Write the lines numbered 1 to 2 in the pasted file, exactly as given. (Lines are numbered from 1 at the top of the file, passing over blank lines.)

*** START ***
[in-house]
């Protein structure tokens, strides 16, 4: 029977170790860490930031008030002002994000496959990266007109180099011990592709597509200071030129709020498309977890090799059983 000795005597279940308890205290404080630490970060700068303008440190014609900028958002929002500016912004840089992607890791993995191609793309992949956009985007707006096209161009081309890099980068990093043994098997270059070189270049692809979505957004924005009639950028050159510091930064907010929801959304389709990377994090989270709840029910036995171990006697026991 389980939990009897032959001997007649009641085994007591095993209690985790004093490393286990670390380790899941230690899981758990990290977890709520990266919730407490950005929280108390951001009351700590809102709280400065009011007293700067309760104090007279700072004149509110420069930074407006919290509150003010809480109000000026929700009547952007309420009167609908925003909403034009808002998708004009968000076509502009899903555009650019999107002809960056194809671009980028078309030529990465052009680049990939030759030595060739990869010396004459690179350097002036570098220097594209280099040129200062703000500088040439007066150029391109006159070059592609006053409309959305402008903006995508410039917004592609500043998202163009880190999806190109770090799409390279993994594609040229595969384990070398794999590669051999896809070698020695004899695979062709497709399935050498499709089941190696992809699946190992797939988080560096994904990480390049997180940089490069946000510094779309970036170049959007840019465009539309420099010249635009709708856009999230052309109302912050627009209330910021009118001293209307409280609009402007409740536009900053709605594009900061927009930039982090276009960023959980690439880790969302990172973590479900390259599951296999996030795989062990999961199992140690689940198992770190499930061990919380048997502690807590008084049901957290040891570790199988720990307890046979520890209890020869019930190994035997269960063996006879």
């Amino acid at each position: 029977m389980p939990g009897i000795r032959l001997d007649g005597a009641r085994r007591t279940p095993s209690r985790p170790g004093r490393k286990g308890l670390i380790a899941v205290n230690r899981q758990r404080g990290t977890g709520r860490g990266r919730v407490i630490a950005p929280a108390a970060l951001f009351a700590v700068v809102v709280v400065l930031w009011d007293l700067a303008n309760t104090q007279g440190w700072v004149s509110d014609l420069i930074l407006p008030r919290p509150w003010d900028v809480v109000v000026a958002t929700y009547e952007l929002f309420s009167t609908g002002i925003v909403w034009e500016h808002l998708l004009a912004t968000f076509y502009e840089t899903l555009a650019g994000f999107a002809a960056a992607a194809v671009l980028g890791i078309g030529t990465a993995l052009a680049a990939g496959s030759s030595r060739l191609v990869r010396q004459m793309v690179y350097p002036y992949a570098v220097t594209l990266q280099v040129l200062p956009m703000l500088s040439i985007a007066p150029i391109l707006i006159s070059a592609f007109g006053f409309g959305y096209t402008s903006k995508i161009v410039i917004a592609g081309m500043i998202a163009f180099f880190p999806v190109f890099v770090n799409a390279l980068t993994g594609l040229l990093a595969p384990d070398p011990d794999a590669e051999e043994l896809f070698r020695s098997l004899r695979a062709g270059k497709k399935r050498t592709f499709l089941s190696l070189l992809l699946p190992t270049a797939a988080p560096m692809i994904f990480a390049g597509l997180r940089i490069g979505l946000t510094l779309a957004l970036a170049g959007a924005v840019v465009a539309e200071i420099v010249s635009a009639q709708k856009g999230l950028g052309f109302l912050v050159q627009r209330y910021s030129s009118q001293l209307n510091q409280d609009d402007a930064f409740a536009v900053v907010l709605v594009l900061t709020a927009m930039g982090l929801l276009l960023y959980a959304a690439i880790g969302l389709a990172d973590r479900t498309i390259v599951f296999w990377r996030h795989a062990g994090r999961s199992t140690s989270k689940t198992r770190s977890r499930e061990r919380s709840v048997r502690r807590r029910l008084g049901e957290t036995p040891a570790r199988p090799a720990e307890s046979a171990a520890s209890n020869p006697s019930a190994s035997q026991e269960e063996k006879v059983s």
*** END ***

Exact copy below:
[in-house]
């Protein structure tokens, strides 16, 4: 029977170790860490930031008030002002994000496959990266007109180099011990592709597509200071030129709020498309977890090799059983 000795005597279940308890205290404080630490970060700068303008440190014609900028958002929002500016912004840089992607890791993995191609793309992949956009985007707006096209161009081309890099980068990093043994098997270059070189270049692809979505957004924005009639950028050159510091930064907010929801959304389709990377994090989270709840029910036995171990006697026991 389980939990009897032959001997007649009641085994007591095993209690985790004093490393286990670390380790899941230690899981758990990290977890709520990266919730407490950005929280108390951001009351700590809102709280400065009011007293700067309760104090007279700072004149509110420069930074407006919290509150003010809480109000000026929700009547952007309420009167609908925003909403034009808002998708004009968000076509502009899903555009650019999107002809960056194809671009980028078309030529990465052009680049990939030759030595060739990869010396004459690179350097002036570098220097594209280099040129200062703000500088040439007066150029391109006159070059592609006053409309959305402008903006995508410039917004592609500043998202163009880190999806190109770090799409390279993994594609040229595969384990070398794999590669051999896809070698020695004899695979062709497709399935050498499709089941190696992809699946190992797939988080560096994904990480390049997180940089490069946000510094779309970036170049959007840019465009539309420099010249635009709708856009999230052309109302912050627009209330910021009118001293209307409280609009402007409740536009900053709605594009900061927009930039982090276009960023959980690439880790969302990172973590479900390259599951296999996030795989062990999961199992140690689940198992770190499930061990919380048997502690807590008084049901957290040891570790199988720990307890046979520890209890020869019930190994035997269960063996006879």